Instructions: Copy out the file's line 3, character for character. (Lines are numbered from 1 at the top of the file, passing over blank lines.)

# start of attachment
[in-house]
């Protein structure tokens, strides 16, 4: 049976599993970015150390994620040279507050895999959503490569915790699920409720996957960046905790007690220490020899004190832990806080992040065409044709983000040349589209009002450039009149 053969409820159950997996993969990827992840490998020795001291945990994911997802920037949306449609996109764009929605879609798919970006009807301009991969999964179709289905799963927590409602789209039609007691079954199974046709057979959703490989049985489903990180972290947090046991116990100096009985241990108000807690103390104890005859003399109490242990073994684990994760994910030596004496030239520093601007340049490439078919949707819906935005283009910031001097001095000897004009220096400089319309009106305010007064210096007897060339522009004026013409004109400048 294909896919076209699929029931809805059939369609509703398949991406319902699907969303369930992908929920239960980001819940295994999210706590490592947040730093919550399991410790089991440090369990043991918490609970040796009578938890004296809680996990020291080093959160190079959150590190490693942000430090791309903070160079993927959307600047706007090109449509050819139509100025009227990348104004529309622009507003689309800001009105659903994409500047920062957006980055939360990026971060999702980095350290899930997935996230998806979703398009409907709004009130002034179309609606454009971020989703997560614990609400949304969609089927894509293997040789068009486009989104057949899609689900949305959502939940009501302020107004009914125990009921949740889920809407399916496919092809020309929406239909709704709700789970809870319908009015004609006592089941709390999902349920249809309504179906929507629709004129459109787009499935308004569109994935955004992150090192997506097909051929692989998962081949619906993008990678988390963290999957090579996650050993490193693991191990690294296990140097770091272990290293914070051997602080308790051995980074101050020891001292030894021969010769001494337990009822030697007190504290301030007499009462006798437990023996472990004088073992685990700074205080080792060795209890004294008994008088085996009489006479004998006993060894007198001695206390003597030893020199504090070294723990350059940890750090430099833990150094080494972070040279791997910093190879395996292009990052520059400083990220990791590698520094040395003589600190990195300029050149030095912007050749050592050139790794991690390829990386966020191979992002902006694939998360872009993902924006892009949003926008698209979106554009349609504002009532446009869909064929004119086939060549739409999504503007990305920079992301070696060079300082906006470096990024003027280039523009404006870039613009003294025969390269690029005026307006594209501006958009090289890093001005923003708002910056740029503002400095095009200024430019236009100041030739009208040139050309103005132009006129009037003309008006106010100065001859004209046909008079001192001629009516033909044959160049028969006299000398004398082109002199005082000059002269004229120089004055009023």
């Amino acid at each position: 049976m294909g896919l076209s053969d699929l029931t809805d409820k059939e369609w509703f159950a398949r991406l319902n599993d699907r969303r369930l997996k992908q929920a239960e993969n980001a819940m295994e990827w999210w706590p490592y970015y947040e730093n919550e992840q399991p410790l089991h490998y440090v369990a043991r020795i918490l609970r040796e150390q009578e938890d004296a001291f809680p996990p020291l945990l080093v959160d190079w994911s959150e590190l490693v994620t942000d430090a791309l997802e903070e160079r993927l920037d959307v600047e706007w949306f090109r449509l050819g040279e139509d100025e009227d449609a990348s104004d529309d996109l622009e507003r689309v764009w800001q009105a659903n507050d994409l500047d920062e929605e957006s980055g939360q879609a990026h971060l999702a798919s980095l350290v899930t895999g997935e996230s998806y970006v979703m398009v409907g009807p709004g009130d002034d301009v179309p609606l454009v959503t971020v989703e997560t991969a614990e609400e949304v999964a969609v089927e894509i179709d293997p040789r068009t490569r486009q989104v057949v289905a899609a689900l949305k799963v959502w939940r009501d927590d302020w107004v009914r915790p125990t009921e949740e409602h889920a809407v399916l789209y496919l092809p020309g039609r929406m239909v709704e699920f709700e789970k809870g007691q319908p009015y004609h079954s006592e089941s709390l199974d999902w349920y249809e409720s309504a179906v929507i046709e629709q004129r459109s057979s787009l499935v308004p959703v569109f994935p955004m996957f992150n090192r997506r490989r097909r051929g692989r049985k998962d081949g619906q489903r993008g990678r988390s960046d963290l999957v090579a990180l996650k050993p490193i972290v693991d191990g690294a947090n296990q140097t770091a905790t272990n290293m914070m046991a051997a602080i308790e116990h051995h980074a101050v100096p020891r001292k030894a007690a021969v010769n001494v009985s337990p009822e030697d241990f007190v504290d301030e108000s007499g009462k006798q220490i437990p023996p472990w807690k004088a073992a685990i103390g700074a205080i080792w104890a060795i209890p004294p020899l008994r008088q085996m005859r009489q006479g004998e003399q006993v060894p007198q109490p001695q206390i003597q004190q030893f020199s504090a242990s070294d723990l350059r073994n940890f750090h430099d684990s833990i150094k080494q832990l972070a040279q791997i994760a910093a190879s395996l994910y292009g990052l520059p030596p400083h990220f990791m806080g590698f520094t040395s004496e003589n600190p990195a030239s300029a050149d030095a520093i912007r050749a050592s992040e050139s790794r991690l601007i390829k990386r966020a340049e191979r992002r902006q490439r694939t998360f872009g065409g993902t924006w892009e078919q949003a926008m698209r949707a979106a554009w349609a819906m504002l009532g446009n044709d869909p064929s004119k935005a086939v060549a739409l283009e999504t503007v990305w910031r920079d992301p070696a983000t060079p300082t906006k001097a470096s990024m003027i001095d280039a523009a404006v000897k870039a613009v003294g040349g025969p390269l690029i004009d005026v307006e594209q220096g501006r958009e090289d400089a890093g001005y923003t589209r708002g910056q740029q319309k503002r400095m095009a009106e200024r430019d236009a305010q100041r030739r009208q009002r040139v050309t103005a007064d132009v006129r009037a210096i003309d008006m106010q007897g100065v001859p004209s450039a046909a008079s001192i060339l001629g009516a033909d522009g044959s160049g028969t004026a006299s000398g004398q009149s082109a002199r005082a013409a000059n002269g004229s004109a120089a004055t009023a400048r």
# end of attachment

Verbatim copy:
């Amino acid at each position: 049976m294909g896919l076209s053969d699929l029931t809805d409820k059939e369609w509703f159950a398949r991406l319902n599993d699907r969303r369930l997996k992908q929920a239960e993969n980001a819940m295994e990827w999210w706590p490592y970015y947040e730093n919550e992840q399991p410790l089991h490998y440090v369990a043991r020795i918490l609970r040796e150390q009578e938890d004296a001291f809680p996990p020291l945990l080093v959160d190079w994911s959150e590190l490693v994620t942000d430090a791309l997802e903070e160079r993927l920037d959307v600047e706007w949306f090109r449509l050819g040279e139509d100025e009227d449609a990348s104004d529309d996109l622009e507003r689309v764009w800001q009105a659903n507050d994409l500047d920062e929605e957006s980055g939360q879609a990026h971060l999702a798919s980095l350290v899930t895999g997935e996230s998806y970006v979703m398009v409907g009807p709004g009130d002034d301009v179309p609606l454009v959503t971020v989703e997560t991969a614990e609400e949304v999964a969609v089927e894509i179709d293997p040789r068009t490569r486009q989104v057949v289905a899609a689900l949305k799963v959502w939940r009501d927590d302020w107004v009914r915790p125990t009921e949740e409602h889920a809407v399916l789209y496919l092809p020309g039609r929406m239909v709704e699920f709700e789970k809870g007691q319908p009015y004609h079954s006592e089941s709390l199974d999902w349920y249809e409720s309504a179906v929507i046709e629709q004129r459109s057979s787009l499935v308004p959703v569109f994935p955004m996957f992150n090192r997506r490989r097909r051929g692989r049985k998962d081949g619906q489903r993008g990678r988390s960046d963290l999957v090579a990180l996650k050993p490193i972290v693991d191990g690294a947090n296990q140097t770091a905790t272990n290293m914070m046991a051997a602080i308790e116990h051995h980074a101050v100096p020891r001292k030894a007690a021969v010769n001494v009985s337990p009822e030697d241990f007190v504290d301030e108000s007499g009462k006798q220490i437990p023996p472990w807690k004088a073992a685990i103390g700074a205080i080792w104890a060795i209890p004294p020899l008994r008088q085996m005859r009489q006479g004998e003399q006993v060894p007198q109490p001695q206390i003597q004190q030893f020199s504090a242990s070294d723990l350059r073994n940890f750090h430099d684990s833990i150094k080494q832990l972070a040279q791997i994760a910093a190879s395996l994910y292009g990052l520059p030596p400083h990220f990791m806080g590698f520094t040395s004496e003589n600190p990195a030239s300029a050149d030095a520093i912007r050749a050592s992040e050139s790794r991690l601007i390829k990386r966020a340049e191979r992002r902006q490439r694939t998360f872009g065409g993902t924006w892009e078919q949003a926008m698209r949707a979106a554009w349609a819906m504002l009532g446009n044709d869909p064929s004119k935005a086939v060549a739409l283009e999504t503007v990305w910031r920079d992301p070696a983000t060079p300082t906006k001097a470096s990024m003027i001095d280039a523009a404006v000897k870039a613009v003294g040349g025969p390269l690029i004009d005026v307006e594209q220096g501006r958009e090289d400089a890093g001005y923003t589209r708002g910056q740029q319309k503002r400095m095009a009106e200024r430019d236009a305010q100041r030739r009208q009002r040139v050309t103005a007064d132009v006129r009037a210096i003309d008006m106010q007897g100065v001859p004209s450039a046909a008079s001192i060339l001629g009516a033909d522009g044959s160049g028969t004026a006299s000398g004398q009149s082109a002199r005082a013409a000059n002269g004229s004109a120089a004055t009023a400048r």